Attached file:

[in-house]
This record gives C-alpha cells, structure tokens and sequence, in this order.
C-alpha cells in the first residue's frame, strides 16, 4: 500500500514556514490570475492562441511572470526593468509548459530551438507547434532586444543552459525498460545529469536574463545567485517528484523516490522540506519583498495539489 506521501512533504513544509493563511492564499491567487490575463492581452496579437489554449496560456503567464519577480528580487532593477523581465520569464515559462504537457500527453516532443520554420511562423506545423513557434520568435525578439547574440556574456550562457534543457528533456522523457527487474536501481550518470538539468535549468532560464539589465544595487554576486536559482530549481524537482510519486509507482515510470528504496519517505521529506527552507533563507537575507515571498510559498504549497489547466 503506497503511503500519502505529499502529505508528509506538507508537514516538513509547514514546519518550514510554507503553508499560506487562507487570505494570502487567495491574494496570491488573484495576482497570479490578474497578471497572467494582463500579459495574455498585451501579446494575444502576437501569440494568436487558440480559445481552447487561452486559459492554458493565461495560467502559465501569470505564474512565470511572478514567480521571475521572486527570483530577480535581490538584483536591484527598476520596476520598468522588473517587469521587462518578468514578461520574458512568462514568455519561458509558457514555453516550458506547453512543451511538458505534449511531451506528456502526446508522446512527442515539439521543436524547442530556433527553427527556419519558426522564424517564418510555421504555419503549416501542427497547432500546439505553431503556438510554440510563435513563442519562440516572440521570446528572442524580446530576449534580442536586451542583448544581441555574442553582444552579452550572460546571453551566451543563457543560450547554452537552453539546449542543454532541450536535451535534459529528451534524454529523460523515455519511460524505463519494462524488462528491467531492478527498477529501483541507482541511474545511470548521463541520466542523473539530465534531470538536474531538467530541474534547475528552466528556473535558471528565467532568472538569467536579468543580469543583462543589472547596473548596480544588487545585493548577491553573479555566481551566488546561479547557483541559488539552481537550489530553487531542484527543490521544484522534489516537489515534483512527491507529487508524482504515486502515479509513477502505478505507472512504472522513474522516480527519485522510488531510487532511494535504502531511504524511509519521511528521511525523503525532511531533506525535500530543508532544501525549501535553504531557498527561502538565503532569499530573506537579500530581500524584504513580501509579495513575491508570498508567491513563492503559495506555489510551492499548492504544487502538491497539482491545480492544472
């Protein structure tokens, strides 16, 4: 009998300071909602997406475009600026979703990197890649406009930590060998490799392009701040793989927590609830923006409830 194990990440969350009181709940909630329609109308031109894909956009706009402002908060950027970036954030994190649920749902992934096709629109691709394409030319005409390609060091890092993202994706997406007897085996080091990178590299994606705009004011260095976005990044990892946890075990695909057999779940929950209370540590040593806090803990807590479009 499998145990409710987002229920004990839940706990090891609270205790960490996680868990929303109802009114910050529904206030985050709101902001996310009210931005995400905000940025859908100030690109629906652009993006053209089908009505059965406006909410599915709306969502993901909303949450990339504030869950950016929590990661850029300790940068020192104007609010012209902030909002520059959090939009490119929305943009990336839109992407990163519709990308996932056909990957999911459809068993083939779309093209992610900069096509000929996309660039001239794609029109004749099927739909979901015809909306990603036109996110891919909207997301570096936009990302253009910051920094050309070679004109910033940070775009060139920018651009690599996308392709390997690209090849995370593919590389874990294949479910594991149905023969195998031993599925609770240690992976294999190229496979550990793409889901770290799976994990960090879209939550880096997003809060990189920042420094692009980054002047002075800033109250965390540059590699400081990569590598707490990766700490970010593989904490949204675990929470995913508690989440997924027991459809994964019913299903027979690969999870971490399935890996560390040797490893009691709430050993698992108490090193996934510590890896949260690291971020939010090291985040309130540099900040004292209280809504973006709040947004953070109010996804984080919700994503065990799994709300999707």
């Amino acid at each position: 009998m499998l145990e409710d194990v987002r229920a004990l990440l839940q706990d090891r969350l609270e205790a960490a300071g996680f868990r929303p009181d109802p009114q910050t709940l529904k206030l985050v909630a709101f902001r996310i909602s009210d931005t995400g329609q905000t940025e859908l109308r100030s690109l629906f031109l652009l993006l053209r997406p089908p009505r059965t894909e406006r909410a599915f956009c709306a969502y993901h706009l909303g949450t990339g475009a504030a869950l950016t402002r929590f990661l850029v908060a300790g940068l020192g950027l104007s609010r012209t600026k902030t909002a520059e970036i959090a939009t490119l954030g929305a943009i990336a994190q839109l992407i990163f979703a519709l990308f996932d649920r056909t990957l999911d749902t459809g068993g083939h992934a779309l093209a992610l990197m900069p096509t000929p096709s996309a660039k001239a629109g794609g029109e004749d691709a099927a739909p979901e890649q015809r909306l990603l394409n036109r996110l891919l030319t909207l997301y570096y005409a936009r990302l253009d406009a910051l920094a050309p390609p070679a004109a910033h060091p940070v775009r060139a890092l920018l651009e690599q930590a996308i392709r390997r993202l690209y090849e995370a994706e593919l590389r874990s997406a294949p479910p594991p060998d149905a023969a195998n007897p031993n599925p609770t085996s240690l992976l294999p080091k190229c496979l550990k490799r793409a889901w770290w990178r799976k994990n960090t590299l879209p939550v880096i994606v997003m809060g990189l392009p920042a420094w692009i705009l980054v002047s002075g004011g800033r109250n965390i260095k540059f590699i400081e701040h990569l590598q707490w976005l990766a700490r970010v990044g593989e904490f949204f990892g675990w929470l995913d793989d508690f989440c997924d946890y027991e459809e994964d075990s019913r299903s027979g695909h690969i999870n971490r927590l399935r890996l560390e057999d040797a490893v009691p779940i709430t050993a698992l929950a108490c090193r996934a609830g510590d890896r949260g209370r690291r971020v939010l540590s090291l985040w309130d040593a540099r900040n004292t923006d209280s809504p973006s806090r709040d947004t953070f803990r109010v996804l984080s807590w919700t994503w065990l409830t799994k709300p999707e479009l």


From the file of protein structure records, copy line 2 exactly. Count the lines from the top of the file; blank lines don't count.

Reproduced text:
This record gives C-alpha cells, structure tokens and sequence, in this order.